Bolivia Irupana - Jeivert Pañuni | Natural - 250g
This natural coffee is creamy, fruity, and very sweet with notes that remind us of:
Chocolate | Raspberry | Apricot | Nougat
Region: Irupana municipality, La Paz, Colombia
Farm and Producer: Jeivert Pañuni
Variety: Caturra and Catuai
Elevation: 1800 Meters above sea level
Harvest: mid-Late 2020
Process: Natural - dried in the fruit on raise bed in the sun
Bag size: 250g whole bean
Lightly roasted for brewed coffee and espresso
More about this coffee:
Bolivia is South America's only landlocked coffee producing country and is the smallest exporter of coffee on the continent. The quality of that coffee, however, is hardly lacking in diversity or beauty. Bolivia’s terrain and geography is gifted for arabica production, particularly throughout its greater Yungas region (Yungas is Aymara for "warm lands"), whose mountain ranges connect the low and humid Amazonian basin to the dry Andean altiplano above. The most productive municipality in the Yungas is by far Caranaví, where 85-90% of Bolivia's specialty coffee has continued to thrive over the decades. But coffee is produced throughout a very wide area of the greater Yungas territory in Bolivia, all of which shares the same steep, cloudy, rugged, and remote landscape as Caranaví. Coffee farms in this high and tropical climate tend to be well-managed but small, challenged by isolation and lacking in long-term industry support. Bolivian growers still often don’t have processing equipment or transportation of their own, a massive hurdle in such territory.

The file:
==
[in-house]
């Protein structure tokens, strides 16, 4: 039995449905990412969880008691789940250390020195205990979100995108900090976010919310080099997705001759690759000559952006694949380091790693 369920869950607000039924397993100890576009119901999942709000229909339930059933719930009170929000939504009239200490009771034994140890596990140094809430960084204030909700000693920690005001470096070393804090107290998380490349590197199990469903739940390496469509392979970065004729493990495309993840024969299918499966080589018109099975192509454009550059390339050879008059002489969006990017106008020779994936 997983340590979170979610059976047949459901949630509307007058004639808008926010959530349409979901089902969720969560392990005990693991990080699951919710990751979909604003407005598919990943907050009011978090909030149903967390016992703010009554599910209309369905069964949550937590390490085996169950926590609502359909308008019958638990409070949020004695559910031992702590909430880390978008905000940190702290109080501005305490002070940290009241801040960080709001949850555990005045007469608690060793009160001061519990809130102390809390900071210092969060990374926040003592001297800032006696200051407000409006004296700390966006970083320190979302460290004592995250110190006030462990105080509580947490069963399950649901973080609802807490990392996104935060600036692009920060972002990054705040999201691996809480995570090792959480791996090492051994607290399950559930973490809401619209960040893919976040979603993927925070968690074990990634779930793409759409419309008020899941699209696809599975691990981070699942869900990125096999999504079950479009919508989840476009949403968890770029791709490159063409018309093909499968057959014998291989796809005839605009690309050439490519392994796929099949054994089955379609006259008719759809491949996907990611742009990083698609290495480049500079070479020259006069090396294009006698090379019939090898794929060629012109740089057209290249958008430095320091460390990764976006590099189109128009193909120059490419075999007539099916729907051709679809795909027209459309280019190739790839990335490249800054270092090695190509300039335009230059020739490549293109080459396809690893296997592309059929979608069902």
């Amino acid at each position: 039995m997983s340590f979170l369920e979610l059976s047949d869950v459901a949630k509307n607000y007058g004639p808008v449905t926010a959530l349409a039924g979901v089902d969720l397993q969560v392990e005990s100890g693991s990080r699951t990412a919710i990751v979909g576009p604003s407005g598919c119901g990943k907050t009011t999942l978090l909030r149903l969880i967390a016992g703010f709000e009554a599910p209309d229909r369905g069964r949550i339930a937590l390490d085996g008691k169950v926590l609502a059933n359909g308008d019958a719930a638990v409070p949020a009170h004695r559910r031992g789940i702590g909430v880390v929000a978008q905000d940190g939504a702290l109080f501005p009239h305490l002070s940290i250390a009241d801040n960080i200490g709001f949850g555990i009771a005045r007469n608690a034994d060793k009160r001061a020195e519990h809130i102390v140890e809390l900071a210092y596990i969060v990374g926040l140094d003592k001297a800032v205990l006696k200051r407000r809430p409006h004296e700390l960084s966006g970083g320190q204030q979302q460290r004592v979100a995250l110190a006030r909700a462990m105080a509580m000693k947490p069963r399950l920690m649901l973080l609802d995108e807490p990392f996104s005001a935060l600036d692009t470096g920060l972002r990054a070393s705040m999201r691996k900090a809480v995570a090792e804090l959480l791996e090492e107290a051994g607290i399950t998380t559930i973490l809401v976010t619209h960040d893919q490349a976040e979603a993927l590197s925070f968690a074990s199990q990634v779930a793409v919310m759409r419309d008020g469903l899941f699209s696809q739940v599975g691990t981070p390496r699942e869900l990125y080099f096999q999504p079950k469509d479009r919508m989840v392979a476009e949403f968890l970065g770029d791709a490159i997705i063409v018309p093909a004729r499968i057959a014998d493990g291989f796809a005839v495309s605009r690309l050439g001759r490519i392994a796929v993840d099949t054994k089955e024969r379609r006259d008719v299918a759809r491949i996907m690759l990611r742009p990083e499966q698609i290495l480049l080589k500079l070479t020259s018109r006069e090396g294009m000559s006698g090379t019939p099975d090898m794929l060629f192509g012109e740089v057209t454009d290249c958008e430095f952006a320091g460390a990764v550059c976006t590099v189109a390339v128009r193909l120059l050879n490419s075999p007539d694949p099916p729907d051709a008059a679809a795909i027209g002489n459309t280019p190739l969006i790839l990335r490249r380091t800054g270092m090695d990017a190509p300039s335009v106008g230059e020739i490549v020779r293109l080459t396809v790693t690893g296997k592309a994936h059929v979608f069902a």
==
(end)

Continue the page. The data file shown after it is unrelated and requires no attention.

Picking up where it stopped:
This coffee is a naturally processed microlot from Jeivert, a single farmer member of San Juan cooperative. Jeivert’s farm is south of Caranaví in the Irupana municipality. It is also hundreds of meters higher in elevation. Being so high, cherry maturation is slowed greatly and his coffee trees tend to require an extra month or two of picking compared to farmers further down. This, despite having less overall shade on his farm than is typical for the region—in fact, none at all—instead letting the high and cloudy climate temper the coffee’s exposure to the elements. Harvesting for naturals is a careful ripeness selection and hand picking, and drying on raised beds with constant scrutiny for imperfections among the cherry as it dries. The final profile is wonderfully rich and expressive of tropical fruit and sweetened condensed milk. Biodiversity, soil health, elevation, and progressive leadership in San Juan all work undeniably in favor of small farmers seeking sustainable livelihoods with coffee. Yet, facing each and every Bolivian coffee, especially the best ones, is one of the most strenuous overland transits in the coffee world, passing elevations of 4000 meters over the top of the Andes and west to the port of Arica on Chile’s coast. The country’s low production, select few producer groups in the specialty game, and formidable logistical challenges, means each successful arrival is something to be cherished. Particularly for microlots as unique as this one.